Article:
Amanda Barker | Crain's Connecticut

In this ongoing series, we ask executives, entrepreneurs and business leaders about mistakes that have shaped their business philosophy.

Amanda Barker


Halftee offers women a half T-shirt that it bills as a “new and improved dickey.” Founder Amanda Barker, a BYU graduate, set out to create a product with “a cute neckline and sleeve coverage but ditches the bulky length.” The Lindon, Utah-based firm sells online and via home shopping channels in the U.S., Canada, Germany and Italy.

The Mistake:

We had formed a fresh relationship with ShopNBC, which is now EVINE Live. It's a shop-at-home television network, and it was our first rodeo. We'd been on air for about six months, running into summer, when the buyer came to us and said a spot fell through. They said, “We're going to need these quantities and in a time frame.”

I don't know if life could've stacked odds more unfairly, but I wouldn't let it go. We figured we'd just push through.

It was a complete disaster on all fronts. We ran out of fabric; our manufacturer was out for two weeks out of three or four. I was nine months pregnant and dealing with this stressful situation.

We were able to fulfill 60 percent of the order, but we had to do a backorder on the other 40 percent, and doing that would drop our on-air sales by 30 percent.

I said yes when I should have said no. We needed our own set of policies and priorities. I don't know if I ever would have done it differently, however. When you're the small fry, you have to take those chances.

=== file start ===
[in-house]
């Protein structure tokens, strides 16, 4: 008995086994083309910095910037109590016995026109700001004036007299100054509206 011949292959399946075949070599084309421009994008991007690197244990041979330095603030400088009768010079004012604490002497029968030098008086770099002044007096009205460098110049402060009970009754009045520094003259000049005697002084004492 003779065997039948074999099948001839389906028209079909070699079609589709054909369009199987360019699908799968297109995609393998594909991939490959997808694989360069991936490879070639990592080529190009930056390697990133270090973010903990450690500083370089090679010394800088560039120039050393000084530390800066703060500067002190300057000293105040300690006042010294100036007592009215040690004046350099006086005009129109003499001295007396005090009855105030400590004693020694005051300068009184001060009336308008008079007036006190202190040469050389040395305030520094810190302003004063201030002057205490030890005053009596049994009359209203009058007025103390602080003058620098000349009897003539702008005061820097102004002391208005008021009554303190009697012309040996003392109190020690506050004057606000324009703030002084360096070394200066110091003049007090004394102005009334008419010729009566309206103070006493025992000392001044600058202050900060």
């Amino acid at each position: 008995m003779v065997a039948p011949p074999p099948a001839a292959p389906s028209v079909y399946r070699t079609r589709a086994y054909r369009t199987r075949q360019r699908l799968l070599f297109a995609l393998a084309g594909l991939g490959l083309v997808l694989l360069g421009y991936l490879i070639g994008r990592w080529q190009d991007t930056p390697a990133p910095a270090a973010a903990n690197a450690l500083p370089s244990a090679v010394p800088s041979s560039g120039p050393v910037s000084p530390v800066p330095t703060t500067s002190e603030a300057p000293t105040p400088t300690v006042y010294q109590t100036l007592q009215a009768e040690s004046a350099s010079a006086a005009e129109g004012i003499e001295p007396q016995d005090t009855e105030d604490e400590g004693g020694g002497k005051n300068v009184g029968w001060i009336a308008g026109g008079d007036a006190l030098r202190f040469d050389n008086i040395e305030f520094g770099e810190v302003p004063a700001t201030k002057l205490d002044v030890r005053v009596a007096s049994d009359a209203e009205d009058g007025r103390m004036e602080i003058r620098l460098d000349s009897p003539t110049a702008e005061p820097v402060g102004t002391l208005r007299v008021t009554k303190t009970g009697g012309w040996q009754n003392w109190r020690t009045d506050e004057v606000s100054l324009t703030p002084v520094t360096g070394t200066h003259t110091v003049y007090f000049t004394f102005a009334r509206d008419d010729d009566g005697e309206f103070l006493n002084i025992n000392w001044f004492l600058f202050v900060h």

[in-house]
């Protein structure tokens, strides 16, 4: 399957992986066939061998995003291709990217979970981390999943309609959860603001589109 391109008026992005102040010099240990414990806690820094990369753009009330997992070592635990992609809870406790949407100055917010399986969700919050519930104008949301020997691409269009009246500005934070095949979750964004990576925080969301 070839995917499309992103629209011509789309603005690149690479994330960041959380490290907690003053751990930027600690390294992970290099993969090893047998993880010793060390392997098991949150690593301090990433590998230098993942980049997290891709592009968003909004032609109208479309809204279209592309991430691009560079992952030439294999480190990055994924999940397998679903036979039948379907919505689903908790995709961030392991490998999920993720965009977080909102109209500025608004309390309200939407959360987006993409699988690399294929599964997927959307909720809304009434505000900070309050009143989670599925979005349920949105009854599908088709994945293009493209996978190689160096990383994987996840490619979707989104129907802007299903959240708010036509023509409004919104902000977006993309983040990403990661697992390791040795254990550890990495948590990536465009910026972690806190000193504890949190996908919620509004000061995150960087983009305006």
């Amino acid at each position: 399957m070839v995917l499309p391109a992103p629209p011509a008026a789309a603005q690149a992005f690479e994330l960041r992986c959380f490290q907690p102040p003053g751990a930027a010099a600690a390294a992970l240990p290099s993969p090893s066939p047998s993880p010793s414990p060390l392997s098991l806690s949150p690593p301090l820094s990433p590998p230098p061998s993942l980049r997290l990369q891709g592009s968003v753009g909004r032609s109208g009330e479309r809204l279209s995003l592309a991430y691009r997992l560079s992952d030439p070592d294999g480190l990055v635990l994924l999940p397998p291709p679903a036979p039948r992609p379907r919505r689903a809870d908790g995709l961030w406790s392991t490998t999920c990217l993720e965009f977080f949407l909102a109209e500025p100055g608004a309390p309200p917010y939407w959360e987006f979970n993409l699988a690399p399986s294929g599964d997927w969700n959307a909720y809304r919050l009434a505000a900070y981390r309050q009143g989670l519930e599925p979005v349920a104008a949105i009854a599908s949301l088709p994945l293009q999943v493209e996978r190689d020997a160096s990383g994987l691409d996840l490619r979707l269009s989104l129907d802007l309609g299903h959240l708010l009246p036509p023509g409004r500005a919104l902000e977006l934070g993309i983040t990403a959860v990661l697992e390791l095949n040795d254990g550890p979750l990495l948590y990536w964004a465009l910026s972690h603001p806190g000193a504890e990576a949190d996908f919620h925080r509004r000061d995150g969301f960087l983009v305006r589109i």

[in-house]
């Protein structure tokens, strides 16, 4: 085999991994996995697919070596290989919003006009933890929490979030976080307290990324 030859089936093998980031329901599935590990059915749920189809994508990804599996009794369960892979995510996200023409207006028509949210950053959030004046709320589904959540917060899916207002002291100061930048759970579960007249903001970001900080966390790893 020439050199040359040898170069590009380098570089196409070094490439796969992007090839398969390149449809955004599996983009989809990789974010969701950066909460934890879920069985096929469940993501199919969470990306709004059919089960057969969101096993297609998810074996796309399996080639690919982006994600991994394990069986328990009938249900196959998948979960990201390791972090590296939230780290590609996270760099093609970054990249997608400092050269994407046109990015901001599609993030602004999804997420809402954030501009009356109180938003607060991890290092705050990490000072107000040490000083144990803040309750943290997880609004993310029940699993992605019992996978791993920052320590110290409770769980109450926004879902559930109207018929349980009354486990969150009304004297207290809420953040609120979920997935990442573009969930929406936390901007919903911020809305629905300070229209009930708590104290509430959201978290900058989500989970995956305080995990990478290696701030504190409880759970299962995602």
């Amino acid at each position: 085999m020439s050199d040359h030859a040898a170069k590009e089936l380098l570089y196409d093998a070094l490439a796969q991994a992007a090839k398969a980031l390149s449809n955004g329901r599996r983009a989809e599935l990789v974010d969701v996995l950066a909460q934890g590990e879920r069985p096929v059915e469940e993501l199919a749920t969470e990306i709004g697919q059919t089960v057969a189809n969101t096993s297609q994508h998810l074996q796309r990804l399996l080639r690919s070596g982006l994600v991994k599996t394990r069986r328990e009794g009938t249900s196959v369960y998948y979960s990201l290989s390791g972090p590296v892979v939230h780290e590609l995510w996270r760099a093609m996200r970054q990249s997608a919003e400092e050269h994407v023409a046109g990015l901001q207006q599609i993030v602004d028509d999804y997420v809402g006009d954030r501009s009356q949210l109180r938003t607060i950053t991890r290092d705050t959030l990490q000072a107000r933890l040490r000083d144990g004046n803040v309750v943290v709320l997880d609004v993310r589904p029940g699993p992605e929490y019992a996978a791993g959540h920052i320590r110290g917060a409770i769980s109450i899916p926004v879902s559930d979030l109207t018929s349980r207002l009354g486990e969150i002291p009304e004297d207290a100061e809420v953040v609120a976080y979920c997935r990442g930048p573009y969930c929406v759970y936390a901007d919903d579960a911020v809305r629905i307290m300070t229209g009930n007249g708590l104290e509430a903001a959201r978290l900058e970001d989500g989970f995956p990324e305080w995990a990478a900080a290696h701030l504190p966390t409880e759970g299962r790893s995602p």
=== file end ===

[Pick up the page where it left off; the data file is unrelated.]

I don't know if life could've stacked odds more unfairly.

The Lesson:

In order to be successful, we have to have our own policies and understand our own limitations. You have to recognize the pitfalls that are going to happen if you push the machine to its absolute maximum.

We needed to have better communication with our buyer and know what we would compete in. We also needed to ask the right questions. We were so new and thirsty and hungry; we were willing to do whatever it took to get that air time.

We’re now on HSN, so we did the jump to a bigger company. We launched in Canada, Germany and Italy. We were able to learn and grow and figure out timelines. We made sure we could account for the time it takes to get fabric in.

We thought it was going to snap us right in two, but we learned and we've grown.

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